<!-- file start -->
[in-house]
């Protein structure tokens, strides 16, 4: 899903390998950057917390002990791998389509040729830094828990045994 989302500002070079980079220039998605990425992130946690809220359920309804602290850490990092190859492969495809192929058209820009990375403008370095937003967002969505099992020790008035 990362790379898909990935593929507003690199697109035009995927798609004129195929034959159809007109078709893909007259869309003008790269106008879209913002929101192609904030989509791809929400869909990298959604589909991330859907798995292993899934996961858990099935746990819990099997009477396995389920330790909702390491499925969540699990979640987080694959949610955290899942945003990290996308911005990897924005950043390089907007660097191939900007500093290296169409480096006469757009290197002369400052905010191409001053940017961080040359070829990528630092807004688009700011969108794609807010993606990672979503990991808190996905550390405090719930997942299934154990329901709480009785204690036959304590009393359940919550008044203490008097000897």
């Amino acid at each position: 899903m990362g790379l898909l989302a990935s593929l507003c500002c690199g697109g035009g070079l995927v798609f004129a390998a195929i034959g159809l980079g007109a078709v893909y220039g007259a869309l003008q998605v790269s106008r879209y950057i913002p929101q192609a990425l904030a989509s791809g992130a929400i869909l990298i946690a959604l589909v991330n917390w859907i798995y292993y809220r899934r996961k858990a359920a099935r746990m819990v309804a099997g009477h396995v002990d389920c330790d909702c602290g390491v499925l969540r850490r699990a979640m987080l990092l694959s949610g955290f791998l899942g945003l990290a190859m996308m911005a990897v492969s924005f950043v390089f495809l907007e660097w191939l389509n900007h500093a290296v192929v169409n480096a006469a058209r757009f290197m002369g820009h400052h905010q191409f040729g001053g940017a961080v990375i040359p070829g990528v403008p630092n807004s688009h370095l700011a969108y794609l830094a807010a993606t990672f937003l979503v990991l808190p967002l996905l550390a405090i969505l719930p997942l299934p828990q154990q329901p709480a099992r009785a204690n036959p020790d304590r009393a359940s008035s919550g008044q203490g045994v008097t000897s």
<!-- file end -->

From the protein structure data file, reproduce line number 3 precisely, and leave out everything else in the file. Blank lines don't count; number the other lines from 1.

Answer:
């Amino acid at each position: 899903m990362g790379l898909l989302a990935s593929l507003c500002c690199g697109g035009g070079l995927v798609f004129a390998a195929i034959g159809l980079g007109a078709v893909y220039g007259a869309l003008q998605v790269s106008r879209y950057i913002p929101q192609a990425l904030a989509s791809g992130a929400i869909l990298i946690a959604l589909v991330n917390w859907i798995y292993y809220r899934r996961k858990a359920a099935r746990m819990v309804a099997g009477h396995v002990d389920c330790d909702c602290g390491v499925l969540r850490r699990a979640m987080l990092l694959s949610g955290f791998l899942g945003l990290a190859m996308m911005a990897v492969s924005f950043v390089f495809l907007e660097w191939l389509n900007h500093a290296v192929v169409n480096a006469a058209r757009f290197m002369g820009h400052h905010q191409f040729g001053g940017a961080v990375i040359p070829g990528v403008p630092n807004s688009h370095l700011a969108y794609l830094a807010a993606t990672f937003l979503v990991l808190p967002l996905l550390a405090i969505l719930p997942l299934p828990q154990q329901p709480a099992r009785a204690n036959p020790d304590r009393a359940s008035s919550g008044q203490g045994v008097t000897s």